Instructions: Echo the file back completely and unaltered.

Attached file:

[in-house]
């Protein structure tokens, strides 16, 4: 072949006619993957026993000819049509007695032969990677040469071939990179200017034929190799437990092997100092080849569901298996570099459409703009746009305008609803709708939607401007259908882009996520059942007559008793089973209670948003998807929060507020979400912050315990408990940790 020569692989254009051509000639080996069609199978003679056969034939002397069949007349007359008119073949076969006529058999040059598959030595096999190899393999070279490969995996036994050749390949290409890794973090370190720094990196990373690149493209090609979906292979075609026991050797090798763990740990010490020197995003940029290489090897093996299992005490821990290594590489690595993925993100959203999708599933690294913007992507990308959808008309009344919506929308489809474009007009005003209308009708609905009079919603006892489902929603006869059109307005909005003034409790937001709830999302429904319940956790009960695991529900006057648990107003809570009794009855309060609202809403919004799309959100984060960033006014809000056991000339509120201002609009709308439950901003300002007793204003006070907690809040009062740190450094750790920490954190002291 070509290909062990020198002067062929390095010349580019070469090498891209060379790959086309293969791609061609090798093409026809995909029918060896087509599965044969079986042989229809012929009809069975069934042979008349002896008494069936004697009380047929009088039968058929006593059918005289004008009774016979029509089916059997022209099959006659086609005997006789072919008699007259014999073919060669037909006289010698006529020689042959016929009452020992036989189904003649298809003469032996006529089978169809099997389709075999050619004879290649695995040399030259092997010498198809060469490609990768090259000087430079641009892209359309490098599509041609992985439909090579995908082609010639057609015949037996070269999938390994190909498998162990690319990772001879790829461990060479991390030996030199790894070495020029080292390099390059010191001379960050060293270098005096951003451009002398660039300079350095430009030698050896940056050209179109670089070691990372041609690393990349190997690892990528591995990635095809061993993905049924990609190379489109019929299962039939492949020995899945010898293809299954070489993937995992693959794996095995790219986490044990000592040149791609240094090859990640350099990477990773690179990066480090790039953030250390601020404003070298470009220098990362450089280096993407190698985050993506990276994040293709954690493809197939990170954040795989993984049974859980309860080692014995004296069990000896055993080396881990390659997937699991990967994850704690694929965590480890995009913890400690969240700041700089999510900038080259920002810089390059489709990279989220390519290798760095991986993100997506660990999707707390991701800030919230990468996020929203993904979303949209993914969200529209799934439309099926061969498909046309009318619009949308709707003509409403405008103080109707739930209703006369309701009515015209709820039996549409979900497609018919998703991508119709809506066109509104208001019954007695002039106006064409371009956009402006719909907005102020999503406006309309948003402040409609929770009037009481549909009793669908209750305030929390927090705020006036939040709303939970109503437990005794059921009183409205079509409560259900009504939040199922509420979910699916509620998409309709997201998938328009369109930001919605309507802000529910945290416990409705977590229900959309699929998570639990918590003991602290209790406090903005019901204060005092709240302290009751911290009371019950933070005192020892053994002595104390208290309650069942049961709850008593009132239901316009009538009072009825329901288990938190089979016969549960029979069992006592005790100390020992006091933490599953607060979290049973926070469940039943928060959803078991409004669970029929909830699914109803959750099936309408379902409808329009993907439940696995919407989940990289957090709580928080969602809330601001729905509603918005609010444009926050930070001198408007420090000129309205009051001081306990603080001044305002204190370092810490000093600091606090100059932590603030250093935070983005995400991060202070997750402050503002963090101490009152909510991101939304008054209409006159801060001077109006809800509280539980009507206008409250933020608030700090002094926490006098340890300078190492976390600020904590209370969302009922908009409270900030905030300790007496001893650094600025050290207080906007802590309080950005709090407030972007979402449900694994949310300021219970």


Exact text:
[in-house]
């Protein structure tokens, strides 16, 4: 072949006619993957026993000819049509007695032969990677040469071939990179200017034929190799437990092997100092080849569901298996570099459409703009746009305008609803709708939607401007259908882009996520059942007559008793089973209670948003998807929060507020979400912050315990408990940790 020569692989254009051509000639080996069609199978003679056969034939002397069949007349007359008119073949076969006529058999040059598959030595096999190899393999070279490969995996036994050749390949290409890794973090370190720094990196990373690149493209090609979906292979075609026991050797090798763990740990010490020197995003940029290489090897093996299992005490821990290594590489690595993925993100959203999708599933690294913007992507990308959808008309009344919506929308489809474009007009005003209308009708609905009079919603006892489902929603006869059109307005909005003034409790937001709830999302429904319940956790009960695991529900006057648990107003809570009794009855309060609202809403919004799309959100984060960033006014809000056991000339509120201002609009709308439950901003300002007793204003006070907690809040009062740190450094750790920490954190002291 070509290909062990020198002067062929390095010349580019070469090498891209060379790959086309293969791609061609090798093409026809995909029918060896087509599965044969079986042989229809012929009809069975069934042979008349002896008494069936004697009380047929009088039968058929006593059918005289004008009774016979029509089916059997022209099959006659086609005997006789072919008699007259014999073919060669037909006289010698006529020689042959016929009452020992036989189904003649298809003469032996006529089978169809099997389709075999050619004879290649695995040399030259092997010498198809060469490609990768090259000087430079641009892209359309490098599509041609992985439909090579995908082609010639057609015949037996070269999938390994190909498998162990690319990772001879790829461990060479991390030996030199790894070495020029080292390099390059010191001379960050060293270098005096951003451009002398660039300079350095430009030698050896940056050209179109670089070691990372041609690393990349190997690892990528591995990635095809061993993905049924990609190379489109019929299962039939492949020995899945010898293809299954070489993937995992693959794996095995790219986490044990000592040149791609240094090859990640350099990477990773690179990066480090790039953030250390601020404003070298470009220098990362450089280096993407190698985050993506990276994040293709954690493809197939990170954040795989993984049974859980309860080692014995004296069990000896055993080396881990390659997937699991990967994850704690694929965590480890995009913890400690969240700041700089999510900038080259920002810089390059489709990279989220390519290798760095991986993100997506660990999707707390991701800030919230990468996020929203993904979303949209993914969200529209799934439309099926061969498909046309009318619009949308709707003509409403405008103080109707739930209703006369309701009515015209709820039996549409979900497609018919998703991508119709809506066109509104208001019954007695002039106006064409371009956009402006719909907005102020999503406006309309948003402040409609929770009037009481549909009793669908209750305030929390927090705020006036939040709303939970109503437990005794059921009183409205079509409560259900009504939040199922509420979910699916509620998409309709997201998938328009369109930001919605309507802000529910945290416990409705977590229900959309699929998570639990918590003991602290209790406090903005019901204060005092709240302290009751911290009371019950933070005192020892053994002595104390208290309650069942049961709850008593009132239901316009009538009072009825329901288990938190089979016969549960029979069992006592005790100390020992006091933490599953607060979290049973926070469940039943928060959803078991409004669970029929909830699914109803959750099936309408379902409808329009993907439940696995919407989940990289957090709580928080969602809330601001729905509603918005609010444009926050930070001198408007420090000129309205009051001081306990603080001044305002204190370092810490000093600091606090100059932590603030250093935070983005995400991060202070997750402050503002963090101490009152909510991101939304008054209409006159801060001077109006809800509280539980009507206008409250933020608030700090002094926490006098340890300078190492976390600020904590209370969302009922908009409270900030905030300790007496001893650094600025050290207080906007802590309080950005709090407030972007979402449900694994949310300021219970």